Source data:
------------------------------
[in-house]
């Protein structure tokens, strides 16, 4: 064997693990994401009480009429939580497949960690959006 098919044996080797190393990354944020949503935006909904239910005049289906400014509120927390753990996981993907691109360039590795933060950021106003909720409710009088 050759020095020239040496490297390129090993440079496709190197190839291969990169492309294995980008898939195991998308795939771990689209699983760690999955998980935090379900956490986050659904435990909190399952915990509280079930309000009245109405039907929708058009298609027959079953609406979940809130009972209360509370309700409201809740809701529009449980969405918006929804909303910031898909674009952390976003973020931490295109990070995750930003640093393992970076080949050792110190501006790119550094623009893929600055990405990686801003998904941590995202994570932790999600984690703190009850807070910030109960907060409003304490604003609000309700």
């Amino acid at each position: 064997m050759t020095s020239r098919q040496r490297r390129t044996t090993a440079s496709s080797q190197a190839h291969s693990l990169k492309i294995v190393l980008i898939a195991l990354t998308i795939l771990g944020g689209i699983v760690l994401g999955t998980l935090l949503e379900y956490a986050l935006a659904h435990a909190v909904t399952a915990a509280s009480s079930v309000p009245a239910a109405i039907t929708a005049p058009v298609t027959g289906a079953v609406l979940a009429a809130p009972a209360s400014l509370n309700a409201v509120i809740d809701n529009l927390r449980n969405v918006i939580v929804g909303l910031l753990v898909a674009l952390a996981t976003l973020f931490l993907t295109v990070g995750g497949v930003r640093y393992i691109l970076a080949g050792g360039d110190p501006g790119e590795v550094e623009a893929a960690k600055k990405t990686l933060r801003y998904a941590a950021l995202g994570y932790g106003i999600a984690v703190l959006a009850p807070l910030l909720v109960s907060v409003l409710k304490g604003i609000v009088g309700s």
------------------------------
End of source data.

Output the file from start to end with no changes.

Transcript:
[in-house]
């Protein structure tokens, strides 16, 4: 064997693990994401009480009429939580497949960690959006 098919044996080797190393990354944020949503935006909904239910005049289906400014509120927390753990996981993907691109360039590795933060950021106003909720409710009088 050759020095020239040496490297390129090993440079496709190197190839291969990169492309294995980008898939195991998308795939771990689209699983760690999955998980935090379900956490986050659904435990909190399952915990509280079930309000009245109405039907929708058009298609027959079953609406979940809130009972209360509370309700409201809740809701529009449980969405918006929804909303910031898909674009952390976003973020931490295109990070995750930003640093393992970076080949050792110190501006790119550094623009893929600055990405990686801003998904941590995202994570932790999600984690703190009850807070910030109960907060409003304490604003609000309700």
């Amino acid at each position: 064997m050759t020095s020239r098919q040496r490297r390129t044996t090993a440079s496709s080797q190197a190839h291969s693990l990169k492309i294995v190393l980008i898939a195991l990354t998308i795939l771990g944020g689209i699983v760690l994401g999955t998980l935090l949503e379900y956490a986050l935006a659904h435990a909190v909904t399952a915990a509280s009480s079930v309000p009245a239910a109405i039907t929708a005049p058009v298609t027959g289906a079953v609406l979940a009429a809130p009972a209360s400014l509370n309700a409201v509120i809740d809701n529009l927390r449980n969405v918006i939580v929804g909303l910031l753990v898909a674009l952390a996981t976003l973020f931490l993907t295109v990070g995750g497949v930003r640093y393992i691109l970076a080949g050792g360039d110190p501006g790119e590795v550094e623009a893929a960690k600055k990405t990686l933060r801003y998904a941590a950021l995202g994570y932790g106003i999600a984690v703190l959006a009850p807070l910030l909720v109960s907060v409003l409710k304490g604003i609000v009088g309700s």